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Forbes ASAP's "High Tech's 100 Wealthiest" List Younger and Richer Than Ever.

REDWOOD CITY, Calif.--(BUSINESS WIRE)--Sept. 17, 1998--Forbes ASAP announced today that the combined wealth of the members of its 1998 "High Tech's 100 Wealthiest" list totals more than $150 billion -- most of it created in just the last six years.

"It may be the single greatest period of wealth creation in American history," says the magazine's editor in chief, Michael S. Malone. "In just the last year alone, the entry requirement even to make the list at number 100 has doubled from $40 million to $80 million. This is an extraordinary statement both about the nature of the booming American economy in the 1990s and about high technology's central role within it."

Leading the list is, of course, Microsoft's Bill Gates, with an estimated worth of $58.73 billion at the market's peak on Aug. 3. What is remarkable is that there are 15 billionaires on the list. It includes not only Gates' past and present colleagues at Microsoft (Paul Allen at $16.98 billion and Steve Ballmer at $12.99 billion) and such industry legends as Intel's Gordon Moore ($7.62 billion) and Bill Hewlett ($3.41 billion), but also such newly minted Internet tycoons as Jeff Bezos of ($2.14 billion) and Dave Filo of Yahoo! ($1.01 billion). Filo's partner, 29-year-old Jerry Yang, just misses the billionaire list at $993.2 million.

"No question this was the year of the Internet babies," says Nancy Rutter, who edited the list (and who happens to be married to Jim Clark, number 28 on the list). "The seemingly endless list of '' companies that successfully went public in the last 24 months -- most notably Yahoo!,, RealNetworks,, OnSale, Inktomi, CNET, and @Home -- have not only pushed the wealth list upwards, but also given it a very youthful appearance. There are 44 tycoons on the list under 45, four under 30."

The youngest is 25-year-old Chris Klaus (number 51), founder of Atlanta's Internet Security Systems Inc., whose total worth equals $187.5 million. A whiz kid with supercomputers in high school, Klaus later dropped out of Georgia Tech to write software code. Klaus, who until recently wore cutoffs and sandals to the office, still prefers to talk about playing laser tag with his sister than about his new wealth.

The oldest member of the list is J.R. Simplot (number 27), who earned his first million nearly 60 years ago with french fries, but made most of his current $449.1 million from a $1 million investment in Micron Technology in 1981.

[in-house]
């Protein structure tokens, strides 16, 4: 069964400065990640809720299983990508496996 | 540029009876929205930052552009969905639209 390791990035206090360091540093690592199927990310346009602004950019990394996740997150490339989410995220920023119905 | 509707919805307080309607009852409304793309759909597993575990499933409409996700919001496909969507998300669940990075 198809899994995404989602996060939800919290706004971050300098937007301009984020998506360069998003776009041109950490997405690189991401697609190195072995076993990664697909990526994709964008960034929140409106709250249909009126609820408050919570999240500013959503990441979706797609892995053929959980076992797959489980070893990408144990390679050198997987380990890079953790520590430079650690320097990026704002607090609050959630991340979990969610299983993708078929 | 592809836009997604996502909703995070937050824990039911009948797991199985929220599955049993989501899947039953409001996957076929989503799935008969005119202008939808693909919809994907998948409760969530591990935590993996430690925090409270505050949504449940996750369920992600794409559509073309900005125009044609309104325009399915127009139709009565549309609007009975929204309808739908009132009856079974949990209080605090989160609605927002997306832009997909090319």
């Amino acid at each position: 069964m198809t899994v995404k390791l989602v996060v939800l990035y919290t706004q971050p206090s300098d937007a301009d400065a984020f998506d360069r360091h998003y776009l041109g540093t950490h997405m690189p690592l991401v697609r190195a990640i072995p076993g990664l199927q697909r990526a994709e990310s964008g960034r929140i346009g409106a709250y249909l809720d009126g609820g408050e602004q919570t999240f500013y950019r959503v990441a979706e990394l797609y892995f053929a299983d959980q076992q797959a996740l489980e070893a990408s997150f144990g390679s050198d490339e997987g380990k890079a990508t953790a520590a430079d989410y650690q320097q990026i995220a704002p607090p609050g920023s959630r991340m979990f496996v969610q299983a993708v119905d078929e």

"But not everybody had a good year, even in such a hot market," says Malone. "Forty-one members of last year's list did not make repeat appearances. Some, such as the founders of Remedy, Cabletron, and Bay Networks, lost battles with competitors. Others, such as the heads of many semiconductor and semiconductor equipment companies, came down with the 'Asian flu.' And some tycoons simply didn't make enough money to keep up with the fast-moving top 100."

The Forbes ASAP "High Tech's 100 Wealthiest" issue (publication date Oct. 5, 1998) also contains articles investigating large private wealth in such professions as venture capital and investment banking. There, the magazine's researchers found holdings almost as great as those on the list itself. Sitting at the top of that list is Silicon Valley's original investor, Arthur Rock who backed Apple, Intel, and Fairchild, and whose current wealth the magazine estimates at $500 million.

Says Rutter of the Top 100 list, "With the market now becoming so unpredictable -- stripping billions of dollars of wealth from these individuals one day and returning it the next -- it's hard to predict how this list will change in the months ahead. But one thing is certain: The last few years have seen an extraordinary period of wealth creation, perhaps the greatest in our lifetimes. You can only look upon it with amazement."

About Forbes ASAP

Forbes ASAP is the technology supplement of Forbes and a leading magazine of the digital revolution. It is available to all 784,000 Forbes subscribers.

The bimonthly is best known for its annual "Big Issue," a compendium of essays by the nation's top thinkers about the social and philosophical implications of the new, digital technology.
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Publication:Business Wire
Date:Sep 17, 1998
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